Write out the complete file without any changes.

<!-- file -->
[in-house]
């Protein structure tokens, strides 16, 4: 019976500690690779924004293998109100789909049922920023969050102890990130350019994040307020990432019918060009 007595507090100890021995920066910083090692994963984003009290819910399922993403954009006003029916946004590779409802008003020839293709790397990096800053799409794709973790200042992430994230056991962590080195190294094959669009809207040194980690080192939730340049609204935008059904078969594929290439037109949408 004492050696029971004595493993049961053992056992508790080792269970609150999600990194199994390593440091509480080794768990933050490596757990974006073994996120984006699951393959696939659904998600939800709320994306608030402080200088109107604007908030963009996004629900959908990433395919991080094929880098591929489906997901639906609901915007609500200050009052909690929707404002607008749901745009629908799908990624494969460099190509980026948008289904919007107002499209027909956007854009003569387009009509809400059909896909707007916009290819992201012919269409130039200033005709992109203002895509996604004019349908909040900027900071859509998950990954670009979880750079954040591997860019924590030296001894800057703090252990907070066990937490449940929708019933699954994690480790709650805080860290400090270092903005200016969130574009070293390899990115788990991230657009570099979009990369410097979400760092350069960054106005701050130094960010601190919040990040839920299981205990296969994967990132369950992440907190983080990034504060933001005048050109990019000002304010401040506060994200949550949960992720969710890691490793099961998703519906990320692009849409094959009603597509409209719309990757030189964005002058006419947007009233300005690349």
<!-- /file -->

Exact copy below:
[in-house]
């Protein structure tokens, strides 16, 4: 019976500690690779924004293998109100789909049922920023969050102890990130350019994040307020990432019918060009 007595507090100890021995920066910083090692994963984003009290819910399922993403954009006003029916946004590779409802008003020839293709790397990096800053799409794709973790200042992430994230056991962590080195190294094959669009809207040194980690080192939730340049609204935008059904078969594929290439037109949408 004492050696029971004595493993049961053992056992508790080792269970609150999600990194199994390593440091509480080794768990933050490596757990974006073994996120984006699951393959696939659904998600939800709320994306608030402080200088109107604007908030963009996004629900959908990433395919991080094929880098591929489906997901639906609901915007609500200050009052909690929707404002607008749901745009629908799908990624494969460099190509980026948008289904919007107002499209027909956007854009003569387009009509809400059909896909707007916009290819992201012919269409130039200033005709992109203002895509996604004019349908909040900027900071859509998950990954670009979880750079954040591997860019924590030296001894800057703090252990907070066990937490449940929708019933699954994690480790709650805080860290400090270092903005200016969130574009070293390899990115788990991230657009570099979009990369410097979400760092350069960054106005701050130094960010601190919040990040839920299981205990296969994967990132369950992440907190983080990034504060933001005048050109990019000002304010401040506060994200949550949960992720969710890691490793099961998703519906990320692009849409094959009603597509409209719309990757030189964005002058006419947007009233300005690349």